Girls varsity rugby preseason helps to prepare team



Girls varsity rugby team practices began in December and were held every Monday in the gym and consisted of various weight-lifting exercises. Senior and co-captain Zoe Raybould said she believes the practices are vital to keeping fit for the rough season ahead and building community

As the weather gets warmer and spring sports creep around the corner, more teams begin their pre-season practices. Many athletes dread climbing the hill of getting back into shape, but as laughter and smiles emerge from Tappan Gymnasium, the girls rugby team apparently has embraced the climb.

The team practices, which began in December, are held every Monday in the gym and consist of various weight-lifting exercises. Senior and co-captain Zoe Raybould said she believes the practices are vital to keeping fit for the rough season ahead.

“Rugby is a dangerous sport. There are ways to make it less dangerous, such as using the right form and strengthening our muscles in the offseason. Injury prevention is a major goal of the practices,” Raybould said.

While preseason practices physically strengthen the team, Raybould said they also work to create mental confidence within each player.

“You have to be confident enough to go out there, and the coaches say effort is 90 percent of what you do. You obviously have to build strength and form, but putting in that mental effort is so important to rugby,” Raybould said.

Senior and co-captain Samantha Dickerman said that since rugby is a team sport, she and her teammates benefit from preseason bonding, as it creates more fluidity on the field.

“This time during the offseason is the only time we all get to see each other, and it’s such good bonding. It definitely helps when the season comes around: the closer everyone is, the better everything goes,” Dickerman said.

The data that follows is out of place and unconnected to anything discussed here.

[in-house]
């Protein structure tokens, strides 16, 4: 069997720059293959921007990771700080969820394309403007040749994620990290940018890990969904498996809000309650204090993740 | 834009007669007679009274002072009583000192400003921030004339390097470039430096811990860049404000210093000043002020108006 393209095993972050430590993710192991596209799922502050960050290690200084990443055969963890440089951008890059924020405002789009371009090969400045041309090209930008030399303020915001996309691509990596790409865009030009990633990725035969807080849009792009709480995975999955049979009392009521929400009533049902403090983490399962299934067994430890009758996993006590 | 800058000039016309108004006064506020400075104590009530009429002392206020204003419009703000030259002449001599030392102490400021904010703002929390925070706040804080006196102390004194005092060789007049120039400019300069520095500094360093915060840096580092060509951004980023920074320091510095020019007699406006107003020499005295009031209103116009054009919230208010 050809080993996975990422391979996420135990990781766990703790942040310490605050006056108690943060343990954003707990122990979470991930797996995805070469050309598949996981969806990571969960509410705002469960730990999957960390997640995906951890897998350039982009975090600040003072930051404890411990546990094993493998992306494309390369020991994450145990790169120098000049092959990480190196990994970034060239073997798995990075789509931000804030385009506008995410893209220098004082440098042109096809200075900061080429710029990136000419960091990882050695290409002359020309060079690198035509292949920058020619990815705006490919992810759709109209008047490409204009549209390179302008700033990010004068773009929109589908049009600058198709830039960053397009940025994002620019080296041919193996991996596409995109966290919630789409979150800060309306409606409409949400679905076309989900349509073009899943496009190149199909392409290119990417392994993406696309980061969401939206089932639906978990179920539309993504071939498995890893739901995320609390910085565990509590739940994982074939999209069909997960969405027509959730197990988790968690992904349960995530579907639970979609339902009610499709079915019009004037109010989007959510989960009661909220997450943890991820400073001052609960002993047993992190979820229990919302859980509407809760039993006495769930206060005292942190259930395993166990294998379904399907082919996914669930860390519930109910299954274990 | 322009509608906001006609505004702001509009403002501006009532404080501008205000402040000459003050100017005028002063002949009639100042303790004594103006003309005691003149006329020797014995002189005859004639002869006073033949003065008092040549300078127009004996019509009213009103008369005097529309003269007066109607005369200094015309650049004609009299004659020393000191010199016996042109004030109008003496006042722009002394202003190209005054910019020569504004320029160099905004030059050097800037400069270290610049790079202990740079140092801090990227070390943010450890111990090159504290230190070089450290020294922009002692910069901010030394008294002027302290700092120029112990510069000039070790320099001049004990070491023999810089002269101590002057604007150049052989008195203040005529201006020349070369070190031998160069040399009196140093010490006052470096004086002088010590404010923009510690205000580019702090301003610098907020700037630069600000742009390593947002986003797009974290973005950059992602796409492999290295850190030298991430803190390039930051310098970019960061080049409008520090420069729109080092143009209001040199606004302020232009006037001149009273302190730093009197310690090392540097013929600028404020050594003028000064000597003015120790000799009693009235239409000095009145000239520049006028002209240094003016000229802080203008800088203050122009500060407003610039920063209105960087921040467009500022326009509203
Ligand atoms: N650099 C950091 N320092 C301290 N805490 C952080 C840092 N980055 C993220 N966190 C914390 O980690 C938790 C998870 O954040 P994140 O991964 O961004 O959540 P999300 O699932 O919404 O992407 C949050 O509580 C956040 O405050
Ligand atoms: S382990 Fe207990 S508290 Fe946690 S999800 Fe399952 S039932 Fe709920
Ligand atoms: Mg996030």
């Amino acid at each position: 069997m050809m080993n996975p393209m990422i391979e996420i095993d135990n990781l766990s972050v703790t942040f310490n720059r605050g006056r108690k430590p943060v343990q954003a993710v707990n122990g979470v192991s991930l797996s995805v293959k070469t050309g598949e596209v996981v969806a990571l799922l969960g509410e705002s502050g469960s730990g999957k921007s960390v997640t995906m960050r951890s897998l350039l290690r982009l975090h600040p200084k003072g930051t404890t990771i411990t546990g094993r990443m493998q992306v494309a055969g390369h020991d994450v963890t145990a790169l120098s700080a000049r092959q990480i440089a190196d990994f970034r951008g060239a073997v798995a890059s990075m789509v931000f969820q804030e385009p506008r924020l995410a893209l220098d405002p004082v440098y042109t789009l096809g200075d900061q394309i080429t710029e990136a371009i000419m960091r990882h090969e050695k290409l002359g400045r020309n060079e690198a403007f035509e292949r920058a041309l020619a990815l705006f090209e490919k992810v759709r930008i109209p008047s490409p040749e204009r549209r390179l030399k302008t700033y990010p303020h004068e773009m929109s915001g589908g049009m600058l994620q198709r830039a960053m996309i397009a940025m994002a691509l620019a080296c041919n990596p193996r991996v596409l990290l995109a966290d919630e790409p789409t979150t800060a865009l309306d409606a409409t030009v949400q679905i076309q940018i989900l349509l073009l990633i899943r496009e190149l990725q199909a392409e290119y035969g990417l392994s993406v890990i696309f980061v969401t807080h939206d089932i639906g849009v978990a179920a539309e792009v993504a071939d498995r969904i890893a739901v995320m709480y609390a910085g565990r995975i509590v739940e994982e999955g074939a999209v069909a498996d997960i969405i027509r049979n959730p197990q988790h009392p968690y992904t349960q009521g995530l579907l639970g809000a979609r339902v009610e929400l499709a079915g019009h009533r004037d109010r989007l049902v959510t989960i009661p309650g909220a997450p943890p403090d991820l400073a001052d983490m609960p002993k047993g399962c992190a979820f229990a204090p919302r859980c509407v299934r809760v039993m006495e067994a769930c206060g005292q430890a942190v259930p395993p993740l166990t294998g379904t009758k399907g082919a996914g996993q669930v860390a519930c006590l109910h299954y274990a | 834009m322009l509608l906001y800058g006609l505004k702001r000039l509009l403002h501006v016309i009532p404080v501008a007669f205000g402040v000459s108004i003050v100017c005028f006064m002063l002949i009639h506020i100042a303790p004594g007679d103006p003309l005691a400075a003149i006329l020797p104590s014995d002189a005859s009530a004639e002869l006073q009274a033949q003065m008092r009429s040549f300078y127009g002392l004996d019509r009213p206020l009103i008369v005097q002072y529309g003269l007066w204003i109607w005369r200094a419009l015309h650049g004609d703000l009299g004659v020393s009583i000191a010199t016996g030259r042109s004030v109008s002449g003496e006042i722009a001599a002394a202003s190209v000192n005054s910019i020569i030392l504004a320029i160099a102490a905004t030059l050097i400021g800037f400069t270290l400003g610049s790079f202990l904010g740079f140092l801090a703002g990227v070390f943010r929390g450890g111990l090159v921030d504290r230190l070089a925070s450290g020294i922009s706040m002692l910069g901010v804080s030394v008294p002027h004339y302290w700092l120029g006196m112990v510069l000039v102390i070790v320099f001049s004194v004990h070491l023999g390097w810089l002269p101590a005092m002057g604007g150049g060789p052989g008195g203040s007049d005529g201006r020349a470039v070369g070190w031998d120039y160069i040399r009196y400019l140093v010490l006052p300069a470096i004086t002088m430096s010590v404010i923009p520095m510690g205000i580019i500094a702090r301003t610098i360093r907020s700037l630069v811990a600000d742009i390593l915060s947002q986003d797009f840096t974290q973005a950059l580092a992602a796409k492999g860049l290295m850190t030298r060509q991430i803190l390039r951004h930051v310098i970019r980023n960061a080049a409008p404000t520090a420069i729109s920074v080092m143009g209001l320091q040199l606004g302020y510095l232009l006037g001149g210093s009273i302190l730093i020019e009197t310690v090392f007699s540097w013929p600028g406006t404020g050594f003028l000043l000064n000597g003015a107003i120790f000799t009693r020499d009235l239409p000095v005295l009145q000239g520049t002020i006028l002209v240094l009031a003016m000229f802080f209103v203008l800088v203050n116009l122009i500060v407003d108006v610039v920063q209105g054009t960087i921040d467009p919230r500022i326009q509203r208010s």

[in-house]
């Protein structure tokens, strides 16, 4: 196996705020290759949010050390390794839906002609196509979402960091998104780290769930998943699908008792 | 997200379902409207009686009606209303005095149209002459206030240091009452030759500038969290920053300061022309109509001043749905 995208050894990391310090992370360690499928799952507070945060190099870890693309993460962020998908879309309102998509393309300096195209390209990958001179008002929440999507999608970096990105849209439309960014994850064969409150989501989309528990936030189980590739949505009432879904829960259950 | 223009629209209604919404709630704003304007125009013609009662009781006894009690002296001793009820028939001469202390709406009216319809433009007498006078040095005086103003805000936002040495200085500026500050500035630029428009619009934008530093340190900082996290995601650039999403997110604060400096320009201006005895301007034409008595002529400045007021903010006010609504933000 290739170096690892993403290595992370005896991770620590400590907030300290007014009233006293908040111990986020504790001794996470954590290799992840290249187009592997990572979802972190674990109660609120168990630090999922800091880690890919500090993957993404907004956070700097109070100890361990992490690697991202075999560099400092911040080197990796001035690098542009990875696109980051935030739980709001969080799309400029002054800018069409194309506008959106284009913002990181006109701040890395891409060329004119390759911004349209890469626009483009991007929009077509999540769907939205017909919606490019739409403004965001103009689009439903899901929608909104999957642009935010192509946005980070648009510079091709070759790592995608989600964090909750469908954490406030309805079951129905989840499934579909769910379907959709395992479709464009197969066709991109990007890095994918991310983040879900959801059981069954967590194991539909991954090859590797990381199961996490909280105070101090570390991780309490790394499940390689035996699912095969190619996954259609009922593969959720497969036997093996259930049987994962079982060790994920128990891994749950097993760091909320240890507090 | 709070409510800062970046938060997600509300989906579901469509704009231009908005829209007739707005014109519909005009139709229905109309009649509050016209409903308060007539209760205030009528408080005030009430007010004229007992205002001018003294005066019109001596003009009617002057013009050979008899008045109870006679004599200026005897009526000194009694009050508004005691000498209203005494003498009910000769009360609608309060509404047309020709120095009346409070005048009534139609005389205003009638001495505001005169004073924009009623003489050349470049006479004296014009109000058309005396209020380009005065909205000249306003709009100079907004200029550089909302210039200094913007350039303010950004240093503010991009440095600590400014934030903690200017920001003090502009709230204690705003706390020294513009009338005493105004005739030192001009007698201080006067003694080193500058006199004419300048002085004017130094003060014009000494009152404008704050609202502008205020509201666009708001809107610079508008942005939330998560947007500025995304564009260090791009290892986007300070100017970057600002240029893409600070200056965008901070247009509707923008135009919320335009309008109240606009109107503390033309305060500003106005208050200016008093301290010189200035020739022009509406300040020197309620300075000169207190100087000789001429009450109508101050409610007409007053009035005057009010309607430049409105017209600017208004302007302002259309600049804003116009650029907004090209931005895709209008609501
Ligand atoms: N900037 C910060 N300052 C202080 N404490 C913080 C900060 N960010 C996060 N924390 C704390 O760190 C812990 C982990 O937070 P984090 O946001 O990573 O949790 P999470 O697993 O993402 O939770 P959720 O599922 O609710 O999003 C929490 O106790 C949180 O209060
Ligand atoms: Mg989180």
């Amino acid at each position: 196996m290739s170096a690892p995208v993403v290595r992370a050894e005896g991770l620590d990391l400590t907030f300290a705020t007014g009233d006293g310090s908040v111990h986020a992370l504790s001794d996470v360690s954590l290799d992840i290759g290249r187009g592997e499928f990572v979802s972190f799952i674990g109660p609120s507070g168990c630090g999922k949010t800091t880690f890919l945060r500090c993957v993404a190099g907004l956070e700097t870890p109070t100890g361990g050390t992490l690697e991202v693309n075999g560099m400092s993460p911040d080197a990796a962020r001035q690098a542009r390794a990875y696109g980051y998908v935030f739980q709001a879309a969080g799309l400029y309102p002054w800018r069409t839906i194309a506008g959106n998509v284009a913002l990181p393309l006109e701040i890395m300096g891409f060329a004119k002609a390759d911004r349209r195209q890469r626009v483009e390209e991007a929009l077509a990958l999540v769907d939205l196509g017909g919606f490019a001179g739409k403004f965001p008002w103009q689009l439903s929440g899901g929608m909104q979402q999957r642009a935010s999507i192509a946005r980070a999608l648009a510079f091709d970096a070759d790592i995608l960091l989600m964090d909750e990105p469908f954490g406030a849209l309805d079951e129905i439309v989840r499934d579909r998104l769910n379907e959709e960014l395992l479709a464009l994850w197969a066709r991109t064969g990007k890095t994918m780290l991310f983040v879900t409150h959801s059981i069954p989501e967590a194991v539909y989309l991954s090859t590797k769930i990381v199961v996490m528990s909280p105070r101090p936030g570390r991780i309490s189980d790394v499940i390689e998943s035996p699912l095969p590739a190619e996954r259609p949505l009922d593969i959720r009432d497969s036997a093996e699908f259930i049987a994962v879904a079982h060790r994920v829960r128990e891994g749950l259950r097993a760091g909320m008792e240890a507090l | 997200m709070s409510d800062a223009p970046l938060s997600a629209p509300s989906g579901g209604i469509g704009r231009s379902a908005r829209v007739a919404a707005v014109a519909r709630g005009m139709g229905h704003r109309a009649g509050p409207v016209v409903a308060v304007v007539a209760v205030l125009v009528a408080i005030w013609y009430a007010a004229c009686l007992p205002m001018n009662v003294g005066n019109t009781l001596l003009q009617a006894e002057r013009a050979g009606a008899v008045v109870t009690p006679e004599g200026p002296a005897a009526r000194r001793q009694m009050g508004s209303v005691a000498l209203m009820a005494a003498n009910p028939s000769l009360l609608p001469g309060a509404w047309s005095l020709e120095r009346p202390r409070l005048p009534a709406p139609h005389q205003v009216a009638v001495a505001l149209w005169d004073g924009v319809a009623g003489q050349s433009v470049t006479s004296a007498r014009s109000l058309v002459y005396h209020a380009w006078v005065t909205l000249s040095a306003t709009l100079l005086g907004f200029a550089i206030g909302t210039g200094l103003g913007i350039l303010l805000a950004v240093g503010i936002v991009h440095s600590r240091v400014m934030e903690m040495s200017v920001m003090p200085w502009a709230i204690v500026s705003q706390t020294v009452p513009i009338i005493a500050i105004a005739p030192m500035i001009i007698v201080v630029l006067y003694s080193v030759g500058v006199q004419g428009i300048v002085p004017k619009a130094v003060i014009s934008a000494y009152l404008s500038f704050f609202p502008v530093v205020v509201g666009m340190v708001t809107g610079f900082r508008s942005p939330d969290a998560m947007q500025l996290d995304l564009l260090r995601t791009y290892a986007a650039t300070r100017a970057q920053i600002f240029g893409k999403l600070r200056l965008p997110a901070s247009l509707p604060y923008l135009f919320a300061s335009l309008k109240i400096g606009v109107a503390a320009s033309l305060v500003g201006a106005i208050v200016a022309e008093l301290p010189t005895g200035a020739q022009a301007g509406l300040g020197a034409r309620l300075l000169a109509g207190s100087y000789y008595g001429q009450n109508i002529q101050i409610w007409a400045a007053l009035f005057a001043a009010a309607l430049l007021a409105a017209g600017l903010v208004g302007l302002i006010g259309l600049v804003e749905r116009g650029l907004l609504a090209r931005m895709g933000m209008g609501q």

Raybould said that many people who have never played a sport join rugby, so the workouts, which are open to new players, serve as a way for everyone to get to know each other and the atmosphere of a team before jumping into the season.

“It’s so nice to have such a tight-knit community and supportive group. If I ever have a bad day and I come into the gym, I’m surrounded by such positive energy, and I feel so much better. It’s not only helpful for the season, but it helps us to navigate high school in general,” Raybould said.

Freshman Abby O’Halloran has never played a high school sport, and she said she feels the upperclassmen have been welcoming to the team.

“The upperclassmen are better at rugby and know what they’re doing can be intimidating, but they’re so nice that it doesn’t matter that much, and we laugh and have fun,” O’Halloran said.

When deciding on a sport to play in the spring, O’Halloran chose rugby when a friend recommended it. In the past, the extreme and competitive nature of some sports made them difficult for her to enjoy, so she felt comfortable joining a sport with other underclassmen.

“In the past, I had stopped enjoying the sports I was doing, and I wanted to do something a lot of people were new to. I thought it would combine some of the things I had done before, so I decided to join.” O’Halloran said.

Dickerman said that gameplay is improved when she and her teammates are closer both on and off the field.

“I think being in a supportive and close community makes playing rugby a lot more comfortable. It is almost entirely mental,” Dickerman said. “Knowing that if you go to tackle someone your teammates will be right behind you, supporting you, is so important to your own confidence.”